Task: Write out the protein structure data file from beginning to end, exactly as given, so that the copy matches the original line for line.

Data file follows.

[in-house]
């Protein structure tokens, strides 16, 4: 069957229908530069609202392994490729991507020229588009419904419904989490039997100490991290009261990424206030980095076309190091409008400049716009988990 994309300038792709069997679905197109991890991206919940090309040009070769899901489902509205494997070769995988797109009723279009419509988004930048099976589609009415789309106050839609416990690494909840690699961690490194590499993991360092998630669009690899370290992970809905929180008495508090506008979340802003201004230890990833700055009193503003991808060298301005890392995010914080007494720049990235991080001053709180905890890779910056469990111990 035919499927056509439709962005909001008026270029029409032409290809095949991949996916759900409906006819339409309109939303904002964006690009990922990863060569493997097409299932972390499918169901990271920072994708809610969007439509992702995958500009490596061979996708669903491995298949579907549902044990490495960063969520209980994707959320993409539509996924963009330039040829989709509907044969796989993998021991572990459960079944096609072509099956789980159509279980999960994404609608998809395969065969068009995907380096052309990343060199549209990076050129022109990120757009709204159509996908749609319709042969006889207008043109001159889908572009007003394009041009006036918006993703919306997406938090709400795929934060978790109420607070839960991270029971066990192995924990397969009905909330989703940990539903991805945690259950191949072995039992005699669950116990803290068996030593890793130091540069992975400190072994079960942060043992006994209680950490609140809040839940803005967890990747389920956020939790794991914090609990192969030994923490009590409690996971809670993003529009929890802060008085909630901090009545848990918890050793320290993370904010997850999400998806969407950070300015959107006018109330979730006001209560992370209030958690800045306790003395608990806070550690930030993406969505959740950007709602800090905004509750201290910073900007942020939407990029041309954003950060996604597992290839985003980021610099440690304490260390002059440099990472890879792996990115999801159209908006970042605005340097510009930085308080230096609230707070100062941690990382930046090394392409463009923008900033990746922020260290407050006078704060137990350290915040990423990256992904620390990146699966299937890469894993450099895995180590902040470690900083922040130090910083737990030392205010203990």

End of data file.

[in-house]
């Protein structure tokens, strides 16, 4: 069957229908530069609202392994490729991507020229588009419904419904989490039997100490991290009261990424206030980095076309190091409008400049716009988990 994309300038792709069997679905197109991890991206919940090309040009070769899901489902509205494997070769995988797109009723279009419509988004930048099976589609009415789309106050839609416990690494909840690699961690490194590499993991360092998630669009690899370290992970809905929180008495508090506008979340802003201004230890990833700055009193503003991808060298301005890392995010914080007494720049990235991080001053709180905890890779910056469990111990 035919499927056509439709962005909001008026270029029409032409290809095949991949996916759900409906006819339409309109939303904002964006690009990922990863060569493997097409299932972390499918169901990271920072994708809610969007439509992702995958500009490596061979996708669903491995298949579907549902044990490495960063969520209980994707959320993409539509996924963009330039040829989709509907044969796989993998021991572990459960079944096609072509099956789980159509279980999960994404609608998809395969065969068009995907380096052309990343060199549209990076050129022109990120757009709204159509996908749609319709042969006889207008043109001159889908572009007003394009041009006036918006993703919306997406938090709400795929934060978790109420607070839960991270029971066990192995924990397969009905909330989703940990539903991805945690259950191949072995039992005699669950116990803290068996030593890793130091540069992975400190072994079960942060043992006994209680950490609140809040839940803005967890990747389920956020939790794991914090609990192969030994923490009590409690996971809670993003529009929890802060008085909630901090009545848990918890050793320290993370904010997850999400998806969407950070300015959107006018109330979730006001209560992370209030958690800045306790003395608990806070550690930030993406969505959740950007709602800090905004509750201290910073900007942020939407990029041309954003950060996604597992290839985003980021610099440690304490260390002059440099990472890879792996990115999801159209908006970042605005340097510009930085308080230096609230707070100062941690990382930046090394392409463009923008900033990746922020260290407050006078704060137990350290915040990423990256992904620390990146699966299937890469894993450099895995180590902040470690900083922040130090910083737990030392205010203990």